'Cause I Sez So

New York Dolls

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'Cause I Sez So Review

by Mark Deming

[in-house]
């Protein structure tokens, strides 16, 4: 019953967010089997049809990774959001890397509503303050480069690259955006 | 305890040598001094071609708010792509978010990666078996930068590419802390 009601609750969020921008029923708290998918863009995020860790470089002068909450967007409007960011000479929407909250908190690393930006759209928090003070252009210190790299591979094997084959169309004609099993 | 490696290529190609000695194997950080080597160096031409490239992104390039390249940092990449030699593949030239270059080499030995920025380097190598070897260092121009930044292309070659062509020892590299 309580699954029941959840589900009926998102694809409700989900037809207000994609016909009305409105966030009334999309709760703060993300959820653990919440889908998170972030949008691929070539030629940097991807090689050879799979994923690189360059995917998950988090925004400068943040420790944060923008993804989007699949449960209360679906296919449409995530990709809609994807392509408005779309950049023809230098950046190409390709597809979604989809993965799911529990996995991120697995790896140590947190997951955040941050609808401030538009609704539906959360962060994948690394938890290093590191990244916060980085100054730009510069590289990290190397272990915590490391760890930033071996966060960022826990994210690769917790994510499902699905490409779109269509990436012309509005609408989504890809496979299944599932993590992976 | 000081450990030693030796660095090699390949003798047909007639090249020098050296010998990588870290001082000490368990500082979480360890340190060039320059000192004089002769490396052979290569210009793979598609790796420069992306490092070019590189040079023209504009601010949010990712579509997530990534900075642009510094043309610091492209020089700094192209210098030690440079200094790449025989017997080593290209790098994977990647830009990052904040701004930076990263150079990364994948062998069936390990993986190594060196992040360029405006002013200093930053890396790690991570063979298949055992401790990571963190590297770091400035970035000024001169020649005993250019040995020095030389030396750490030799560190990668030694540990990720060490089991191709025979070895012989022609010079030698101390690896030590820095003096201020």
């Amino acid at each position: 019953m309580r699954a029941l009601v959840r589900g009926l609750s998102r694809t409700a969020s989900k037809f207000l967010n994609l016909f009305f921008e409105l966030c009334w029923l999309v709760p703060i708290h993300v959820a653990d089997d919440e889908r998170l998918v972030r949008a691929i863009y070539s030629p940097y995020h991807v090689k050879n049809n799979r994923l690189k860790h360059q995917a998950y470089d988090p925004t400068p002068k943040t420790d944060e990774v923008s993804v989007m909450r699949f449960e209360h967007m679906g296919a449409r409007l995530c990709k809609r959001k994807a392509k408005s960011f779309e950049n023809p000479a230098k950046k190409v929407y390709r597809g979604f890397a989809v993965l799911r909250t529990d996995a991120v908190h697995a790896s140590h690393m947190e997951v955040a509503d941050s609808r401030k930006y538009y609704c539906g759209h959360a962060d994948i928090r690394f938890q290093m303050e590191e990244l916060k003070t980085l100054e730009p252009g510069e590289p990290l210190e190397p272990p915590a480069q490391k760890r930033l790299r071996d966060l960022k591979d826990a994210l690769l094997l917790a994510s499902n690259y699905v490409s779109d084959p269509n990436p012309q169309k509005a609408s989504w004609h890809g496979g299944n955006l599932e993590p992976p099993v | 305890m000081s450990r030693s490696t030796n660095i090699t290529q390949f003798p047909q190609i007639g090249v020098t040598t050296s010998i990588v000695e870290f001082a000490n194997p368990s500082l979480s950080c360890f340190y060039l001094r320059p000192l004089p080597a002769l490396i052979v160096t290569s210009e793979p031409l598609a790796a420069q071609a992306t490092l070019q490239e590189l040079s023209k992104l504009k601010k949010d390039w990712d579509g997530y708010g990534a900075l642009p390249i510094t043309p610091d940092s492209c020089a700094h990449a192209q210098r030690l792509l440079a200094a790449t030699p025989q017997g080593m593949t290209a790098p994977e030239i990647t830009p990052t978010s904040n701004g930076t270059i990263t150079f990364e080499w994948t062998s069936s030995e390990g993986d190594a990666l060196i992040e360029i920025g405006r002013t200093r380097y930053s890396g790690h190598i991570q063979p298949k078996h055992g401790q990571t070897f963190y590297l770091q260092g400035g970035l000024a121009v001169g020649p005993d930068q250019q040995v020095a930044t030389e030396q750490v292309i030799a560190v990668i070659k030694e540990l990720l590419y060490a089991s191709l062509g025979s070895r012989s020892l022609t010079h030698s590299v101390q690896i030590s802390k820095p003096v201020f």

Five years into one of the most unlikely reunions in recent rock & roll history, the New York Dolls have begun to acknowledge the great paradox of the new edition of the band. If ever there was a band with a distinctive musical and emotional personality, it was the Dolls, but with only two members of the original lineup still alive and able to take the stage in 2009, David Johansen and Syl Sylvain have had a heavy burden to bear, trying to make music that feels and sounds like the New York Dolls without their iconic lead guitarist, their original rhythm section, and the sort of lifestyle that defined their world view when they were the edgiest band in America's toughest city. The new Dolls created a reasonable approximation of what their old sound would have been like had they all survived into the new millennium on 2006's One Day It Will Please Us to Remember Even This, but 2009's 'Cause I Sez So suggests this band has little interest in living in the past, including their own. Todd Rundgren, who produced the Dolls' brilliant 1973 debut, was behind the controls for this set, and the first two songs, "'Cause I Sez So" and "Muddy Bones," conjure up the sloppy downtown energy of the Dolls Mk. 1 better than anything on One Day It Will Please Us, full of dirty guitars, crashing drums, and broadly strutting vocals from Johansen, complemented by Rundgren's roomy, natural-sounding production. But after that one-two punch, the album shifts gears, easing into a groove that's more easygoing and (gulp) mature than the classic Dolls assault, with a warmer and more subdued approach. "Lonely So Long" is a great pop tune with a faint resemblance to the Beatles, "Nobody Got No Bizness" is a high-spirited, hip-shaking R&B shuffle, "Temptation to Exist" is a melodramatic ballad that sounds like it could have fit onto one of Johansen's Buster Poindexter albums, "This Is Ridiculous" is a blues-influenced number that gives the singer plenty of room to showboat, and "Making Rain" edges uncomfortably into adult contemporary territory. As if to declare to anyone not paying attention that this isn't the Dolls as we remember them, there's a re-recording of "Trash" that puts a ganja-burnished reggae spin on the old proto-punk classic (possibly anticipating an adverse reaction from old fans, "Trash" is followed by "Exorcism of Despair," a chunky rocker very much in the traditional Dolls style). While the group as a whole sounds vital and in even better shape than they were on the fine One Day It Will Please Us, with its broad palate of musical influences and clear willingness to move past the constraints of the New York Dolls' legacy, 'Cause I Sez So is clearly David Johansen's album, and it's a great showcase for one of the great rock singers of his generation. But is it the New York Dolls? Well, that's what it says on the front cover, and if the sound is different, the "Whatsit to You?" spirit of this set is as keen as ever, and that counts for a lot with these guys.

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